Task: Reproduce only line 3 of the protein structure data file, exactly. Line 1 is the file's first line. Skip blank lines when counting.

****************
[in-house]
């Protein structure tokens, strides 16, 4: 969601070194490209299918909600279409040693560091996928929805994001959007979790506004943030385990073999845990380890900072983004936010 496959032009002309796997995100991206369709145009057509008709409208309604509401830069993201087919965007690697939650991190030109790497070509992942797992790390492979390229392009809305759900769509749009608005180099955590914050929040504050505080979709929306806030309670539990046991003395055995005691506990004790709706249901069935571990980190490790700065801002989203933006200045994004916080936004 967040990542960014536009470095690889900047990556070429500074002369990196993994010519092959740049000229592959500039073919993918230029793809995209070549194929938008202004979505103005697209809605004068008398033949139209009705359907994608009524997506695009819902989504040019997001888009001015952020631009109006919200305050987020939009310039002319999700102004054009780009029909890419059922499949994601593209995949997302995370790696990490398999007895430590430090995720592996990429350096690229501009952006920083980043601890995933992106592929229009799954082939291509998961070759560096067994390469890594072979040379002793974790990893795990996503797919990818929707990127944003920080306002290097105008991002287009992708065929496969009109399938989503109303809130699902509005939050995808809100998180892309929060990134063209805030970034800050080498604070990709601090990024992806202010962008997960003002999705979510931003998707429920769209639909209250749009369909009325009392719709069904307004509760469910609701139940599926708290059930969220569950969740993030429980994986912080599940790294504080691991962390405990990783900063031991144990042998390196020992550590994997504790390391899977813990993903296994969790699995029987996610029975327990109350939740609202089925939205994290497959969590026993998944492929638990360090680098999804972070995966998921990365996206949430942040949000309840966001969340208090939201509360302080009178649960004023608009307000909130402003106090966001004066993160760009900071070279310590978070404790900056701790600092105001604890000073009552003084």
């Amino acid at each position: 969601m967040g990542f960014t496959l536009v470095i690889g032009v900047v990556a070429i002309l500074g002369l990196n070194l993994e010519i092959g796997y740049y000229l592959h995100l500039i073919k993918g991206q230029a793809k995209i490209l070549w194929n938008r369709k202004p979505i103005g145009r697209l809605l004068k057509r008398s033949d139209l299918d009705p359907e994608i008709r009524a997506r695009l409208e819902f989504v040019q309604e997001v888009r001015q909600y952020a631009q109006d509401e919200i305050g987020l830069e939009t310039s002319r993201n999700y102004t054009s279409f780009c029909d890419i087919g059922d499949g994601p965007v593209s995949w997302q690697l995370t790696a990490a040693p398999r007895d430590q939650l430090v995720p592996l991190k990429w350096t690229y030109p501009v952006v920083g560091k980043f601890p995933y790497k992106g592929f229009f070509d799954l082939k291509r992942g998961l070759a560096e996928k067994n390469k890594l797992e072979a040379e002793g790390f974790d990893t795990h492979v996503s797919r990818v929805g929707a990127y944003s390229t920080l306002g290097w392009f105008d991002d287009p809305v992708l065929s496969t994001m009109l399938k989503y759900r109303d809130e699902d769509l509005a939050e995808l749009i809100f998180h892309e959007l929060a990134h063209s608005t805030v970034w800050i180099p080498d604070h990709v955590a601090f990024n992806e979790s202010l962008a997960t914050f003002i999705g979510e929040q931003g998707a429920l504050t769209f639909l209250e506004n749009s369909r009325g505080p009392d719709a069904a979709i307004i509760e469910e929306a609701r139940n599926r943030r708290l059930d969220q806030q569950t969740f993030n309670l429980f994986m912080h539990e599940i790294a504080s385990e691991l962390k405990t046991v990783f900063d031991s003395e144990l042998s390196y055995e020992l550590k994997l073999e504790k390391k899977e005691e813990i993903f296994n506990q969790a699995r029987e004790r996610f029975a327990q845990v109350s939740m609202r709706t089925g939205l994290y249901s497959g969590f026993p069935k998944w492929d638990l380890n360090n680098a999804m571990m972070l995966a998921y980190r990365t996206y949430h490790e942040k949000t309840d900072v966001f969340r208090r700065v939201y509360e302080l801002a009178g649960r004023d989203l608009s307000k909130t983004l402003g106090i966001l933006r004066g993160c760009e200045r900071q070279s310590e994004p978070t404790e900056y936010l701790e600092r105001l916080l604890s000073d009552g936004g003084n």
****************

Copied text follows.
């Amino acid at each position: 969601m967040g990542f960014t496959l536009v470095i690889g032009v900047v990556a070429i002309l500074g002369l990196n070194l993994e010519i092959g796997y740049y000229l592959h995100l500039i073919k993918g991206q230029a793809k995209i490209l070549w194929n938008r369709k202004p979505i103005g145009r697209l809605l004068k057509r008398s033949d139209l299918d009705p359907e994608i008709r009524a997506r695009l409208e819902f989504v040019q309604e997001v888009r001015q909600y952020a631009q109006d509401e919200i305050g987020l830069e939009t310039s002319r993201n999700y102004t054009s279409f780009c029909d890419i087919g059922d499949g994601p965007v593209s995949w997302q690697l995370t790696a990490a040693p398999r007895d430590q939650l430090v995720p592996l991190k990429w350096t690229y030109p501009v952006v920083g560091k980043f601890p995933y790497k992106g592929f229009f070509d799954l082939k291509r992942g998961l070759a560096e996928k067994n390469k890594l797992e072979a040379e002793g790390f974790d990893t795990h492979v996503s797919r990818v929805g929707a990127y944003s390229t920080l306002g290097w392009f105008d991002d287009p809305v992708l065929s496969t994001m009109l399938k989503y759900r109303d809130e699902d769509l509005a939050e995808l749009i809100f998180h892309e959007l929060a990134h063209s608005t805030v970034w800050i180099p080498d604070h990709v955590a601090f990024n992806e979790s202010l962008a997960t914050f003002i999705g979510e929040q931003g998707a429920l504050t769209f639909l209250e506004n749009s369909r009325g505080p009392d719709a069904a979709i307004i509760e469910e929306a609701r139940n599926r943030r708290l059930d969220q806030q569950t969740f993030n309670l429980f994986m912080h539990e599940i790294a504080s385990e691991l962390k405990t046991v990783f900063d031991s003395e144990l042998s390196y055995e020992l550590k994997l073999e504790k390391k899977e005691e813990i993903f296994n506990q969790a699995r029987e004790r996610f029975a327990q845990v109350s939740m609202r709706t089925g939205l994290y249901s497959g969590f026993p069935k998944w492929d638990l380890n360090n680098a999804m571990m972070l995966a998921y980190r990365t996206y949430h490790e942040k949000t309840d900072v966001f969340r208090r700065v939201y509360e302080l801002a009178g649960r004023d989203l608009s307000k909130t983004l402003g106090i966001l933006r004066g993160c760009e200045r900071q070279s310590e994004p978070t404790e900056y936010l701790e600092r105001l916080l604890s000073d009552g936004g003084n």